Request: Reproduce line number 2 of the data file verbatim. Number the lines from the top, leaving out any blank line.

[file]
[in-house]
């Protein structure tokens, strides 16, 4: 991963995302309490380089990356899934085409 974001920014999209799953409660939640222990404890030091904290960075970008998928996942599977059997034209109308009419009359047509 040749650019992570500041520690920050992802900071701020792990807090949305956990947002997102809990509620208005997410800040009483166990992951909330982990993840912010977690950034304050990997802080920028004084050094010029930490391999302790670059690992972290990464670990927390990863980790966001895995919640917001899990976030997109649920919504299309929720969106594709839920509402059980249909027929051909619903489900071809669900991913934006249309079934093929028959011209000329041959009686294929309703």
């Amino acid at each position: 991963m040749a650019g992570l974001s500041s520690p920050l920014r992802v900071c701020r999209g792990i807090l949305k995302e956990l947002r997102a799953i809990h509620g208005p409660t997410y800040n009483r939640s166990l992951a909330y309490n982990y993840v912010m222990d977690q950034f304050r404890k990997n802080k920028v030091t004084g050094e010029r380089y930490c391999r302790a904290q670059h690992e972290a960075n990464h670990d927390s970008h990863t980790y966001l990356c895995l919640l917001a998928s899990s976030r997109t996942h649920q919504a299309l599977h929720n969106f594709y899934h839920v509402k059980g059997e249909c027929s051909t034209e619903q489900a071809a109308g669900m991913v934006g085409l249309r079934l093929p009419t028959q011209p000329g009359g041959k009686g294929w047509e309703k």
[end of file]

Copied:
């Protein structure tokens, strides 16, 4: 991963995302309490380089990356899934085409 974001920014999209799953409660939640222990404890030091904290960075970008998928996942599977059997034209109308009419009359047509 040749650019992570500041520690920050992802900071701020792990807090949305956990947002997102809990509620208005997410800040009483166990992951909330982990993840912010977690950034304050990997802080920028004084050094010029930490391999302790670059690992972290990464670990927390990863980790966001895995919640917001899990976030997109649920919504299309929720969106594709839920509402059980249909027929051909619903489900071809669900991913934006249309079934093929028959011209000329041959009686294929309703």